kevinshorses 05-17-2010 11:51 AM

You ask for my opinion. If it is a full care facility then the BO is responsible for overseeing the feeding of your horse. Regardless of her health if something had happened to your horse the BO would be responsible for it. Why does your horse colic so easily? It's not normal so I would start looking at ways to eliminate grain entirely and changing things so that he is not constantly in danger of colic.

themacpack 05-17-2010 11:59 AM

The problem lies in having released control for his care....both by you and by the BO (to whom you released that control). What may be a fine situation for a non-problem horse is not going to work for your's. Because you KNOW that he has this problem, you need to make it that much more of a priority to be SURE of his care - either by doing it yourself or being CERTAIN that the person YOU entrust is providing it. I know things happen, but once the BO starts delegating things out you need to step up and take the ownership for his care yourself rather than hoping for the best with others filling in the gaps - for just the reason that you saw play out. It's not always going to fit in with the schedule you would like to keep, but that is what comes with choosing to take on the responsibility of keeping a horse (or any other animal). Sometimes we have to prioritize and miss on the fun things in life to fulfill our obligations.
I also agree with kevin. I would be getting to the bottom of his condition.

Nickers2002 05-17-2010 12:02 PM

We have done everything that has been recommended by vets/hospital. 3 vets have told me that he just has a sensitive system and the best things we can do are being done. He isn't on a traditional grain - he is on Enrich 32, no corn/grain in it. He has also been doing very well on this. Normally he would colic with the new grass and he hasn't for 2 years. Yesterday was because he became overloaded between the grass and the feed (that's how he normally goes into a colic...he pigs out and then eats his feed and gets gassy, all but 2 of his colics have been gas colics and resolve quickly) One he flipped his colon and the second was his manure was too dry from not drinking enough and he had a belly ache trying to pass it. He also doesn't handle pain well - that doesn't help at all. It makes a little discomfort seem a lot worse with how he acts :rolleyes:

As far as the BO being responisble, normally I would agree. But the boarder had already been told by the BO not to touch any of the horses (except her own if she wanted to of course :p ). The boarder went against the BO and did it anyway. Is that still the BO's fault? As soon as she saw Nick missing from the field she ran out to the barn - but the boarder had already fed him.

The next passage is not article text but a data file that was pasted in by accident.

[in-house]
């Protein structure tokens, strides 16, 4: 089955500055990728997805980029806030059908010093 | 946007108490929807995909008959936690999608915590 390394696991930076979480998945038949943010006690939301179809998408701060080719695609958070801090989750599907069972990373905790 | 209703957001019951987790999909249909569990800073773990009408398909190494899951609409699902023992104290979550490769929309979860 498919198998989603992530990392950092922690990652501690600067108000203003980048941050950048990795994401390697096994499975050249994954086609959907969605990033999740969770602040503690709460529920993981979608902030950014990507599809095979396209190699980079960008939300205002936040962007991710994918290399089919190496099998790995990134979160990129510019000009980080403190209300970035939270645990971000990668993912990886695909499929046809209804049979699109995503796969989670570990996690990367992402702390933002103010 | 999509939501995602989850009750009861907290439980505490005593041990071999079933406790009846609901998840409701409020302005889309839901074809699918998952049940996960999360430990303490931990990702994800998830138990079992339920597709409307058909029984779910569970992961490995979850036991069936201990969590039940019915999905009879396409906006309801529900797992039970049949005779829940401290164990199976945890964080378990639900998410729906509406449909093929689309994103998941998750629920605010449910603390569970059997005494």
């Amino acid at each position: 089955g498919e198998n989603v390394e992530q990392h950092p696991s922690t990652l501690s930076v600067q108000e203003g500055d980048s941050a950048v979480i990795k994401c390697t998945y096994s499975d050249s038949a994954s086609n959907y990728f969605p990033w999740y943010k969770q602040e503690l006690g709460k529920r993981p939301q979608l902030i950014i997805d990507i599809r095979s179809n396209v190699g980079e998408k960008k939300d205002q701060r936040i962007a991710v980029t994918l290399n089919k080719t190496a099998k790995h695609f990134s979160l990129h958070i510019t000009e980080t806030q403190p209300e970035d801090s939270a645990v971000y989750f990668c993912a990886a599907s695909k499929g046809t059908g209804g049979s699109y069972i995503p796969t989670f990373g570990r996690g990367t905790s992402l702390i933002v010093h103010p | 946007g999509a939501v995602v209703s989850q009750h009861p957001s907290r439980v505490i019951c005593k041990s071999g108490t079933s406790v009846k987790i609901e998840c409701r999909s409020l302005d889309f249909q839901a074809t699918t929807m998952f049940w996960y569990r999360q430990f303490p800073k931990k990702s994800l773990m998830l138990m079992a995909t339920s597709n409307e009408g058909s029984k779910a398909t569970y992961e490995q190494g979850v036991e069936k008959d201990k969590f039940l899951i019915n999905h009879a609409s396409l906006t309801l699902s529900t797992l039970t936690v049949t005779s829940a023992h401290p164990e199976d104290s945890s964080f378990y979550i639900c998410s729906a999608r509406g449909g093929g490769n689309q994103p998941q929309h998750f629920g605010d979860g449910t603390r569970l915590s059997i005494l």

kevinshorses 05-17-2010 12:04 PM

I wouldn't say it's her fault but it certainly is her responsibilty.

Nickers2002 05-17-2010 12:09 PM

Quote:

Originally Posted by themacpack (Post 635841)
The problem lies in having released control for his care....both by you and by the BO (to whom you released that control). What may be a fine situation for a non-problem horse is not going to work for your's. Because you KNOW that he has this problem, you need to make it that much more of a priority to be SURE of his care - either by doing it yourself or being CERTAIN that the person YOU entrust is providing it. I know things happen, but once the BO starts delegating things out you need to step up and take the ownership for his care yourself rather than hoping for the best with others filling in the gaps - for just the reason that you saw play out. It's not always going to fit in with the schedule you would like to keep, but that is what comes with choosing to take on the responsibility of keeping a horse (or any other animal). Sometimes we have to prioritize and miss on the fun things in life to fulfill our obligations.
I also agree with kevin. I would be getting to the bottom of his condition.

This is the problem though. I did take care of his ownership and agreed with the BO not to bring him in and give him feed - just to leave him out. That is also what was told to the boarder.

WHY WAS HE BROUGHT IN WHEN THE BOARDER WAS TOLD NOT TO? THERE WAS NO REASON FOR HIM TO COME IN LAST NIGHT. IT WAS ALL TAKEN CARE OF ALREADY. THE BOARDER WENT AGAINST WHAT SHE WAS TOLD AND DID IT ANYWAY. THIS IS THE FIRST FAMILY EVENT THAT I HAVE GONE TO AROUND FEEDING TIME WHEN I'M SUPPOSED TO BE THERE - SUE ME. HIS CARE WAS ALREADY TAKEN CARE OF SO I WASN'T CONCERNED. THE BOARDER THAT BROUGHT HIM IN AND FED HIM DID NOT HAVE A REASON OR PERMISSION TO - SHE DID IT BECAUSE SHE DECIDED TO. NO ONE IS SUPPOSED TO TOUCH ANYONE ELSE'S HORSE WITHOUT PRIOR WRITTEN PERMISSION UNLESS YOU WORK THERE AND THERE ARE ONLY 3 OF US THAT WORK THERE. I AM SORRY THAT THE POINT OF THE FACT THAT MY HORSE WAS NOT SUPPOSED TO BE BROUGHT IN LAST NIGHT PER ME AND THE BO'S DECISION AND THE BOADER KNEW THAT IS BEING LOOKED OVER. OIL IN HIS FEED IS THE ONLY "SPECIAL" CARE THAT THE BO/FEEDERS (ME, MOM, AND ONE BOARDER THAT HELPS MOM) ARE TO DO WITH HIM. I TAKE CARE OF EVERYTHING ELSE.

Sorry for the caps, but I'm trying to get the point across that she had no reason to touch my horse last night, yet she did. That is the dilemna - not whether or not I care for him.


All times are GMT -4. The time now is 01:25 PM.

Powered by vBulletin® Version 3.8.5
Copyright ©2000 - 2014, Jelsoft Enterprises Ltd.
Search Engine Friendly URLs by vBSEO 3.6.0